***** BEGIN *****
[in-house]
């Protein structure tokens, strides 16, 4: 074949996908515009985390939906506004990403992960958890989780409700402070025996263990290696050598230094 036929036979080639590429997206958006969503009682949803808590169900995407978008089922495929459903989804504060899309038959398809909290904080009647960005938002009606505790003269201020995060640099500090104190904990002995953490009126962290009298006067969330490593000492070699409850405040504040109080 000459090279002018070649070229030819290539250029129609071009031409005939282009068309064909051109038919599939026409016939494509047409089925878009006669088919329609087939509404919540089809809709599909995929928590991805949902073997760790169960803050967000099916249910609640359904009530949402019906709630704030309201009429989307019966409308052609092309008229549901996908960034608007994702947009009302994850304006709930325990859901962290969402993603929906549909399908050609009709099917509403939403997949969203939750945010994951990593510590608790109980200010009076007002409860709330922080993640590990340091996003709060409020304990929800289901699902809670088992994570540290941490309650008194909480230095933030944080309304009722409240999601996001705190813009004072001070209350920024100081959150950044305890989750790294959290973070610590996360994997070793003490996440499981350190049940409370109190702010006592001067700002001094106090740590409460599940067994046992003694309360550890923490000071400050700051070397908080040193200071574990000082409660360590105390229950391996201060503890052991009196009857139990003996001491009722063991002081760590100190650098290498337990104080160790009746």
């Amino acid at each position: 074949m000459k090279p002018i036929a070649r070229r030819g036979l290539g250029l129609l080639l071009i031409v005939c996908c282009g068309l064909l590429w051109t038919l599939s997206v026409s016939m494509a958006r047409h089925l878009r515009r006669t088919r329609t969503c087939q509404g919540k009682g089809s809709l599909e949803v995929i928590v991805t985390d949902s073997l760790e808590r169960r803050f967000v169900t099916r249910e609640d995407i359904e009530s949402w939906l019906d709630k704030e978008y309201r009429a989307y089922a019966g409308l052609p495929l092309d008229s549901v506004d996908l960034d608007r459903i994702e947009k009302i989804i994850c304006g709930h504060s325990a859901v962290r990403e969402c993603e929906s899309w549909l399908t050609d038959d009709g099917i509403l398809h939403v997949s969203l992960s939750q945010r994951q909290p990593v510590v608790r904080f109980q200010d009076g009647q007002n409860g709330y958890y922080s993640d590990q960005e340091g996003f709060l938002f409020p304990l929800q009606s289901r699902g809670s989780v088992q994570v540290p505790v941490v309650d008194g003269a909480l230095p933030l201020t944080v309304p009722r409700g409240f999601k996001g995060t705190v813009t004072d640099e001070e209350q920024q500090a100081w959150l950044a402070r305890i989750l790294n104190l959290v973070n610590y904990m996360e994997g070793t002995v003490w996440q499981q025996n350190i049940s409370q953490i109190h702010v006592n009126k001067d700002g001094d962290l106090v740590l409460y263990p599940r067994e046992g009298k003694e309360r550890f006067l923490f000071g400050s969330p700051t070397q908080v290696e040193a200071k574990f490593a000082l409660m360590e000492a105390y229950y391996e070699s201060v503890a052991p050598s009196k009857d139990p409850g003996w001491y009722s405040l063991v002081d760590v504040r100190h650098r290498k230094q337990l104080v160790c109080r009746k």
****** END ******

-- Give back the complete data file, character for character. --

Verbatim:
[in-house]
């Protein structure tokens, strides 16, 4: 074949996908515009985390939906506004990403992960958890989780409700402070025996263990290696050598230094 036929036979080639590429997206958006969503009682949803808590169900995407978008089922495929459903989804504060899309038959398809909290904080009647960005938002009606505790003269201020995060640099500090104190904990002995953490009126962290009298006067969330490593000492070699409850405040504040109080 000459090279002018070649070229030819290539250029129609071009031409005939282009068309064909051109038919599939026409016939494509047409089925878009006669088919329609087939509404919540089809809709599909995929928590991805949902073997760790169960803050967000099916249910609640359904009530949402019906709630704030309201009429989307019966409308052609092309008229549901996908960034608007994702947009009302994850304006709930325990859901962290969402993603929906549909399908050609009709099917509403939403997949969203939750945010994951990593510590608790109980200010009076007002409860709330922080993640590990340091996003709060409020304990929800289901699902809670088992994570540290941490309650008194909480230095933030944080309304009722409240999601996001705190813009004072001070209350920024100081959150950044305890989750790294959290973070610590996360994997070793003490996440499981350190049940409370109190702010006592001067700002001094106090740590409460599940067994046992003694309360550890923490000071400050700051070397908080040193200071574990000082409660360590105390229950391996201060503890052991009196009857139990003996001491009722063991002081760590100190650098290498337990104080160790009746």
């Amino acid at each position: 074949m000459k090279p002018i036929a070649r070229r030819g036979l290539g250029l129609l080639l071009i031409v005939c996908c282009g068309l064909l590429w051109t038919l599939s997206v026409s016939m494509a958006r047409h089925l878009r515009r006669t088919r329609t969503c087939q509404g919540k009682g089809s809709l599909e949803v995929i928590v991805t985390d949902s073997l760790e808590r169960r803050f967000v169900t099916r249910e609640d995407i359904e009530s949402w939906l019906d709630k704030e978008y309201r009429a989307y089922a019966g409308l052609p495929l092309d008229s549901v506004d996908l960034d608007r459903i994702e947009k009302i989804i994850c304006g709930h504060s325990a859901v962290r990403e969402c993603e929906s899309w549909l399908t050609d038959d009709g099917i509403l398809h939403v997949s969203l992960s939750q945010r994951q909290p990593v510590v608790r904080f109980q200010d009076g009647q007002n409860g709330y958890y922080s993640d590990q960005e340091g996003f709060l938002f409020p304990l929800q009606s289901r699902g809670s989780v088992q994570v540290p505790v941490v309650d008194g003269a909480l230095p933030l201020t944080v309304p009722r409700g409240f999601k996001g995060t705190v813009t004072d640099e001070e209350q920024q500090a100081w959150l950044a402070r305890i989750l790294n104190l959290v973070n610590y904990m996360e994997g070793t002995v003490w996440q499981q025996n350190i049940s409370q953490i109190h702010v006592n009126k001067d700002g001094d962290l106090v740590l409460y263990p599940r067994e046992g009298k003694e309360r550890f006067l923490f000071g400050s969330p700051t070397q908080v290696e040193a200071k574990f490593a000082l409660m360590e000492a105390y229950y391996e070699s201060v503890a052991p050598s009196k009857d139990p409850g003996w001491y009722s405040l063991v002081d760590v504040r100190h650098r290498k230094q337990l104080v160790c109080r009746k």